Virtual Exhibits

Visas for Life

The remarkable story of Chiune Sugihara, rescuer of Jews during the Nazi Holocaust. When World War II broke out, Consul Chiune Sugihara's office was flooded with visa requests from thousands of Jews fleeing German-occupied Poland. With the encouragement of his wife Yukiko, Sugihara issued Japanese transit visas to as many as 6,000 Polish Jews, riskining his job, his career, his future, and even his safety.

The Simon Wiesenthal Center's Museum of Tolerance wishes to express deep gratitude to the curator and author, Eric Saul.

Dignity and Defiance

The material contained in this exhibit, commemorating fifty years since the Warsaw Ghetto Uprising in 1943, documents the confrontation of life against death and the struggle for human dignity waged on a daily basis by the Jews of the Warsaw Ghetto. Its articles, original documents, photographs and other educational materials all testify to this enduring spirit of physical, cultural and religious resistance.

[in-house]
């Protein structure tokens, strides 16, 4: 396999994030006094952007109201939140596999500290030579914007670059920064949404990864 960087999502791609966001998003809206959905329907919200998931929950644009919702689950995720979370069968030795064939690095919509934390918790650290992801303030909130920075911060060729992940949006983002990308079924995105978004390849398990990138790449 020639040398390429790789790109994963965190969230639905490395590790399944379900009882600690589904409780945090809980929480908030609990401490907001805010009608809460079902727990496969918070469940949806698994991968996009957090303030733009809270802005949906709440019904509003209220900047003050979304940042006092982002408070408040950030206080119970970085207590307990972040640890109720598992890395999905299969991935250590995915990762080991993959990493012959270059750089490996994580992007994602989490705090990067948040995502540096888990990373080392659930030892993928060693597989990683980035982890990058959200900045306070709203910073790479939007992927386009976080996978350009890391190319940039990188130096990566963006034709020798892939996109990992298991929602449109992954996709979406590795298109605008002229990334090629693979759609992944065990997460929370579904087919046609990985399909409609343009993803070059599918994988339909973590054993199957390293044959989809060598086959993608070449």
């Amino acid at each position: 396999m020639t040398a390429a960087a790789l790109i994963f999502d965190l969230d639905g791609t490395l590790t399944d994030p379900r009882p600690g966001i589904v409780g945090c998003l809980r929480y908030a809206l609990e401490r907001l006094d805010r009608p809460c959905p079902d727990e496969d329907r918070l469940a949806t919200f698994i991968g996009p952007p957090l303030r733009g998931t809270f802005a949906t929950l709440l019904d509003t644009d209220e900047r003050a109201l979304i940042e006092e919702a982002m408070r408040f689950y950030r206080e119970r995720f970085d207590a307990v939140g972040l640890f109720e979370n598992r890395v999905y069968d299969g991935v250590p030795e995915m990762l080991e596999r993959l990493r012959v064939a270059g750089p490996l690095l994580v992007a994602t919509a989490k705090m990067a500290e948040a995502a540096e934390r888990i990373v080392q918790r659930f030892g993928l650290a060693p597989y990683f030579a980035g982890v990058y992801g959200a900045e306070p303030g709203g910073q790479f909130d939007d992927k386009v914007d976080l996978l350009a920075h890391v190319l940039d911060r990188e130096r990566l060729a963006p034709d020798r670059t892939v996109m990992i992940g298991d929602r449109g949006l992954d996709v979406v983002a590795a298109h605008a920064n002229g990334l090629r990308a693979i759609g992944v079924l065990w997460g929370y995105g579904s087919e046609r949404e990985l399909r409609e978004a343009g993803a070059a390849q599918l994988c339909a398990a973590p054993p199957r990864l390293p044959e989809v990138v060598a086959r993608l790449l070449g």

We hope that educators, students, librarians, clergy and anyone with the courage to remember these dark days will find in this volume a useful aid in the commemoration of the Warsaw Ghetto and its uprising.

And I Still See Their Faces

Images of Polish Jews - Those in the photographs do not know yet that soon their houses will be deserted, the streets of their towns covered with the black snow of fluff from slit eiderdowns, that the wisdom of the Book will be able to save no one. All that will remain after them, when the biblical names have left in cattle cars - could be put in a drawer, hidden in the attic, buried in junk.

The Simon Wiesenthal Center's Museum of Tolerance wishes to thank the author, Golda Tencer, whose book, And I Still See Their Faces, is the source for which this exhibit is based upon.

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